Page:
Academic journal article Journal of Education for Library and Information Science

Services to Older Adults: Preliminary Findings from Three Maryland Public Libraries

Academic journal article Journal of Education for Library and Information Science

Services to Older Adults: Preliminary Findings from Three Maryland Public Libraries

Article excerpt

This article reports preliminary findings of an evaluation of the services to older adults at three public libraries in Maryland. Data were collected in spring 2007 through interviews with nine library administrators and staff, and surveys with twenty-six older adult patrons at the three libraries. Approximately eight hours of observation were also conducted to gather contextual data to supplement the interview and survey data. The seven guidelines laid out by the American Library Association (1999) were used to guide the design of data collection instruments and the analysis of data. One key finding is that these libraries offer few programs and services geared to healthy and active older adults, thus leaving much room for improvement in the future. Interestingly, the libraries still received high praise from the older adult participants, a phenomenon that requires further examination. A number of recommendations are offered to help public libraries to better serve the aging population in their communities.

Keywords: Older adults, aging, public libraries, user satisfaction, American Library Association Guidelines

Introduction

The population of the United States is aging rapidly. By 2005, 36.8 million Americans were age 65 and above, a 9.4% increase since 1995 (Administration on Aging, 2006). The number of older adults in the country will continue to rise in the coming years as the Baby Boomers age. It is projected that the population of people 65 or older will expand to 40 million in 2010, and reach 55 million by 2020 - a 36% increase in that decade alone (Administration on Aging, 2006).

American public libraries have traditionally focused most of their resources on the frail, homebound, and older adults residing in institutions. While these initiatives were well-intentioned, they sometimes came at the expense of the majority of older adults who are active and generally healthy (Kleiman, 1995; Moore, 1985; Robertson, 2001; Van Fleet, 1989). In addition, similar to what Bundy (2005) found among the Australian libraries he studied, many public libraries in the United States do not have older adult specialists, or services and programs geared to older adults. Part of the challenge is that many public libraries, especially smaller and rural libraries, face increasing budgetary problems (Gordon, Gordon, Moore, & Heuertz, 2003; Bill and Melinda Gates Foundation, 2004). But even when public libraries do offer these services, they are sometimes mixed with programs for other age groups (Van Fleet, 1989). As a result, older adults may not always receive age-specific attention (Van Fleet, 1995).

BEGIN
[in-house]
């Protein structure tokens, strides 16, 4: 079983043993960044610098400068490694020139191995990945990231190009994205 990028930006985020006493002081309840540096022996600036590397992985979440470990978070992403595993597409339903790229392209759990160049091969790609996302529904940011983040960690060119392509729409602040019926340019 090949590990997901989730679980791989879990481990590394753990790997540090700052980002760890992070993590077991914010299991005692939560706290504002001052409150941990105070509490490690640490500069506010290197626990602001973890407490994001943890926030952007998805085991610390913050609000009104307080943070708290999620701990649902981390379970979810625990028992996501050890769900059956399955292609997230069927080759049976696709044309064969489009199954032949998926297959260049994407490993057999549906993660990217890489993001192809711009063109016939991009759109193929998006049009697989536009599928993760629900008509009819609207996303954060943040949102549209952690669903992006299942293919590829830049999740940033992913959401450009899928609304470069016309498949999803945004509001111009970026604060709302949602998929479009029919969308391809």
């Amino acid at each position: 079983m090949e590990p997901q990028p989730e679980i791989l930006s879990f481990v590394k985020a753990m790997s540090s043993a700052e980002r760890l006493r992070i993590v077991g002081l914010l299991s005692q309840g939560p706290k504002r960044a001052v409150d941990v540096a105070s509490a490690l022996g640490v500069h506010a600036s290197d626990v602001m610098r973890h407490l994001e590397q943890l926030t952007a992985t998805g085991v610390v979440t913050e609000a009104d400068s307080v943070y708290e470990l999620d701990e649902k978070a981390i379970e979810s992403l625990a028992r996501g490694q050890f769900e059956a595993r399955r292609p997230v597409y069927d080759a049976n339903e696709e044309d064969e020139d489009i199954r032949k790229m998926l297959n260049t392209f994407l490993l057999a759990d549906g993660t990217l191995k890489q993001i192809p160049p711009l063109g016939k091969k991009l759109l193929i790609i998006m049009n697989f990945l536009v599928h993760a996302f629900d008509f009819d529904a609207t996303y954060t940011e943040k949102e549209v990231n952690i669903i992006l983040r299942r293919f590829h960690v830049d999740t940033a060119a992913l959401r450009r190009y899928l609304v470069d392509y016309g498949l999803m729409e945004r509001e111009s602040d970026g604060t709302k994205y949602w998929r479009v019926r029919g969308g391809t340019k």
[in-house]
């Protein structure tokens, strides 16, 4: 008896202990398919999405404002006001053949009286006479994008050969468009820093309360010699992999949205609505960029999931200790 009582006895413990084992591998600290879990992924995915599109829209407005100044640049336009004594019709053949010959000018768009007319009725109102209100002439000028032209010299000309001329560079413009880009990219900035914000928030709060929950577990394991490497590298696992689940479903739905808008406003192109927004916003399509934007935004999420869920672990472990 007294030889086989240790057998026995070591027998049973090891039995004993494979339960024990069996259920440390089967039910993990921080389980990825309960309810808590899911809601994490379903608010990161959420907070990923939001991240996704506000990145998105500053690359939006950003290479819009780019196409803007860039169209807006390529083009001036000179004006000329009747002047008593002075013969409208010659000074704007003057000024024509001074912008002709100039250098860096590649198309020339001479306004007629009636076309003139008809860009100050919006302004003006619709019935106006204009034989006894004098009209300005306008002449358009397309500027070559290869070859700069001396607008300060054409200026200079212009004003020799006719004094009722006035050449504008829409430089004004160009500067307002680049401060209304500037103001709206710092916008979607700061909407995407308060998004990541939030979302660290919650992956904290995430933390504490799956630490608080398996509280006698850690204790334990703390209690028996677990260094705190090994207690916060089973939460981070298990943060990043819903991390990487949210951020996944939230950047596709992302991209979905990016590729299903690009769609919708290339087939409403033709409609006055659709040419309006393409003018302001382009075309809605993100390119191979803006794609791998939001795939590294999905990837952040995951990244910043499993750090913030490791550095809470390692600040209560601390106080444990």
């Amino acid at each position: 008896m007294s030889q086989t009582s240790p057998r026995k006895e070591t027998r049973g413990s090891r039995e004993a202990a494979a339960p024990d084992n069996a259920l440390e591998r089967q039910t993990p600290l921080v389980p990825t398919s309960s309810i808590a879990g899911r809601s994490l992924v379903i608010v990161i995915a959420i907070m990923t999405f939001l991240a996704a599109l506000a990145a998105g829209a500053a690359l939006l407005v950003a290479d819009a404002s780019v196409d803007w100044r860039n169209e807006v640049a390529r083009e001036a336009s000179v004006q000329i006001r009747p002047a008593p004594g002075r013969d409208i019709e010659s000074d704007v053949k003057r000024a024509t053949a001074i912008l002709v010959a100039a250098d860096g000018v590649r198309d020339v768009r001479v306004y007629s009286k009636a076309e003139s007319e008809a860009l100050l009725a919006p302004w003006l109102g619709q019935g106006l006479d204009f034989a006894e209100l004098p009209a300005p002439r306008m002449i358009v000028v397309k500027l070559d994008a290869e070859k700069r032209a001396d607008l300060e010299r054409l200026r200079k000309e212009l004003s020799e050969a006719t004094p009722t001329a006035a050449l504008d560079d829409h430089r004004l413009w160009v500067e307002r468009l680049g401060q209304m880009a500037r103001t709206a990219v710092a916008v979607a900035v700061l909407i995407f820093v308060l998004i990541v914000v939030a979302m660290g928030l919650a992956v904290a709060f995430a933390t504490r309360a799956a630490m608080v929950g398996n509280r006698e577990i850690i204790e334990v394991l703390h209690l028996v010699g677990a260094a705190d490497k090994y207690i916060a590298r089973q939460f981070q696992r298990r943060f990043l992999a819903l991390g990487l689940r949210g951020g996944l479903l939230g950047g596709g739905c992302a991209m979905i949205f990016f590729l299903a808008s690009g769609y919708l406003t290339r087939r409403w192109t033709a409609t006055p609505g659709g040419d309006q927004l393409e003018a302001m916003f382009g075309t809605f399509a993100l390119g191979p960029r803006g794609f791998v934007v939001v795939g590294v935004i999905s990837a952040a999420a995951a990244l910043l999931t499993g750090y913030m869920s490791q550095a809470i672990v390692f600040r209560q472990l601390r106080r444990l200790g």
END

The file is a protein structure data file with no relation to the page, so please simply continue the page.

In this article, we report the major findings of the evaluation of library services to older adults at three public libraries in Maryland. Along the way, we aim to emphasize that older adults are not a homogenous user group, but rather have diverse interests, skills and needs, which public libraries need to better address. Finally, we propose potential further research directions, and recommendations to help public libraries better meet the needs of older adult patrons, including both those who are homebound or institutionalized and those who are more healthy and active.

Though the study described here has limitations with regards to the small sample size and the not-identical data collection instruments used at each library, we believe that the findings are still useful for public libraries nationwide. In particular, library staff could use our methods, findings, and recommendations to evaluate and improve their own programs and services to older adults, which could help to attract older adult patrons. Not only do public libraries potentially stand to gain assistance from older adults as volunteers, advisors, or staff, but these "satisfied customers" could be strong allies when county governments are deciding what public services should receive more funding (Mates, 2004).

Literature Review

Previous research has addressed the diverse information needs and interests of the older population (Jones, Morrow, Morris, Rites, & Wekstein, 1992; Moore & Young, 1985; Palmer, 1988; Wicks 2004). …

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